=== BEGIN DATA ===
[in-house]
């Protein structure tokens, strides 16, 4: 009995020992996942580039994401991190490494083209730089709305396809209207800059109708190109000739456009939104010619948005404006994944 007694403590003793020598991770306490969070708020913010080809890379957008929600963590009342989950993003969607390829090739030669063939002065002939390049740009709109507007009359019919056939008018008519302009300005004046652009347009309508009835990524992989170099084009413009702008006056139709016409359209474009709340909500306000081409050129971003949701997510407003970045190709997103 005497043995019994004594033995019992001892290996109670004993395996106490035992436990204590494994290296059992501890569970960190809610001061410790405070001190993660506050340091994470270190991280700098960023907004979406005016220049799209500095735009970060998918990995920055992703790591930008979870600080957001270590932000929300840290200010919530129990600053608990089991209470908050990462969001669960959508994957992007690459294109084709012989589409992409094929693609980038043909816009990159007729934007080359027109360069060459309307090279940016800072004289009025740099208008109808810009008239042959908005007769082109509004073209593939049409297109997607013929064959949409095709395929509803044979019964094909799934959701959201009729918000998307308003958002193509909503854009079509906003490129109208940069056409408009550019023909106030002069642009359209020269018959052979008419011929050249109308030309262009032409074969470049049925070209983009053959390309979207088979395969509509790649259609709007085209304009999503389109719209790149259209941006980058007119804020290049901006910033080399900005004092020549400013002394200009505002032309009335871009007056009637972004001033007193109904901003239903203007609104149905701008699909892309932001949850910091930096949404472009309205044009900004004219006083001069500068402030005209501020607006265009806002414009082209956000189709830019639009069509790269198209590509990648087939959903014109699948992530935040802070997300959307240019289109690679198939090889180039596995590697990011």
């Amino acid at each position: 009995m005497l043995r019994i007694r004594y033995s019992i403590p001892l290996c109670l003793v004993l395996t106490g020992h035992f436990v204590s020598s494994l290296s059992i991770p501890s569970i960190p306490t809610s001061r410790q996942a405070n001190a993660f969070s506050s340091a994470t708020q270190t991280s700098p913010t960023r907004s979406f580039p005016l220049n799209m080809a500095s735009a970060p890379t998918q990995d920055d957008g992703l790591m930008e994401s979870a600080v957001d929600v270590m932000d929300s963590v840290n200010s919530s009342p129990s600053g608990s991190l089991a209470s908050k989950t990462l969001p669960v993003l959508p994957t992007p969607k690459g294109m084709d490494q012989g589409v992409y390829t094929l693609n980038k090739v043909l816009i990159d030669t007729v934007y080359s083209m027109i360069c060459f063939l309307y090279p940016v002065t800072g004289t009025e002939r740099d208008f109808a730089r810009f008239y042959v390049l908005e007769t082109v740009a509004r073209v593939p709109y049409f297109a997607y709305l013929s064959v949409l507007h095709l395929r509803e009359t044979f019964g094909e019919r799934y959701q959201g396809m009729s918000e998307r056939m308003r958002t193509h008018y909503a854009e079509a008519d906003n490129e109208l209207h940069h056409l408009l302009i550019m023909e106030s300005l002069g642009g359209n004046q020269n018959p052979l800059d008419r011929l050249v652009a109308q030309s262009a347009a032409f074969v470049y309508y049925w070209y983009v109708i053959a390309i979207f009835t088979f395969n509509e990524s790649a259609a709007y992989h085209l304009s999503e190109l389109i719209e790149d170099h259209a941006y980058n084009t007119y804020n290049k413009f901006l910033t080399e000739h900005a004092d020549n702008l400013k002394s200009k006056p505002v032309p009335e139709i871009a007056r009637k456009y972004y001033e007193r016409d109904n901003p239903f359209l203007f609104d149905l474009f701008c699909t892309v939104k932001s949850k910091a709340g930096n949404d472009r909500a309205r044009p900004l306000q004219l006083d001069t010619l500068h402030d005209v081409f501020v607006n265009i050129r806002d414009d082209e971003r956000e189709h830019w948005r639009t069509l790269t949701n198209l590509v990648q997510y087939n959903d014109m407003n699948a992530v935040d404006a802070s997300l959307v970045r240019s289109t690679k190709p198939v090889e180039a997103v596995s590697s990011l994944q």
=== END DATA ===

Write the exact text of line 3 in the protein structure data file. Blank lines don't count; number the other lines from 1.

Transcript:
């Amino acid at each position: 009995m005497l043995r019994i007694r004594y033995s019992i403590p001892l290996c109670l003793v004993l395996t106490g020992h035992f436990v204590s020598s494994l290296s059992i991770p501890s569970i960190p306490t809610s001061r410790q996942a405070n001190a993660f969070s506050s340091a994470t708020q270190t991280s700098p913010t960023r907004s979406f580039p005016l220049n799209m080809a500095s735009a970060p890379t998918q990995d920055d957008g992703l790591m930008e994401s979870a600080v957001d929600v270590m932000d929300s963590v840290n200010s919530s009342p129990s600053g608990s991190l089991a209470s908050k989950t990462l969001p669960v993003l959508p994957t992007p969607k690459g294109m084709d490494q012989g589409v992409y390829t094929l693609n980038k090739v043909l816009i990159d030669t007729v934007y080359s083209m027109i360069c060459f063939l309307y090279p940016v002065t800072g004289t009025e002939r740099d208008f109808a730089r810009f008239y042959v390049l908005e007769t082109v740009a509004r073209v593939p709109y049409f297109a997607y709305l013929s064959v949409l507007h095709l395929r509803e009359t044979f019964g094909e019919r799934y959701q959201g396809m009729s918000e998307r056939m308003r958002t193509h008018y909503a854009e079509a008519d906003n490129e109208l209207h940069h056409l408009l302009i550019m023909e106030s300005l002069g642009g359209n004046q020269n018959p052979l800059d008419r011929l050249v652009a109308q030309s262009a347009a032409f074969v470049y309508y049925w070209y983009v109708i053959a390309i979207f009835t088979f395969n509509e990524s790649a259609a709007y992989h085209l304009s999503e190109l389109i719209e790149d170099h259209a941006y980058n084009t007119y804020n290049k413009f901006l910033t080399e000739h900005a004092d020549n702008l400013k002394s200009k006056p505002v032309p009335e139709i871009a007056r009637k456009y972004y001033e007193r016409d109904n901003p239903f359209l203007f609104d149905l474009f701008c699909t892309v939104k932001s949850k910091a709340g930096n949404d472009r909500a309205r044009p900004l306000q004219l006083d001069t010619l500068h402030d005209v081409f501020v607006n265009i050129r806002d414009d082209e971003r956000e189709h830019w948005r639009t069509l790269t949701n198209l590509v990648q997510y087939n959903d014109m407003n699948a992530v935040d404006a802070s997300l959307v970045r240019s289109t690679k190709p198939v090889e180039a997103v596995s590697s990011l994944q």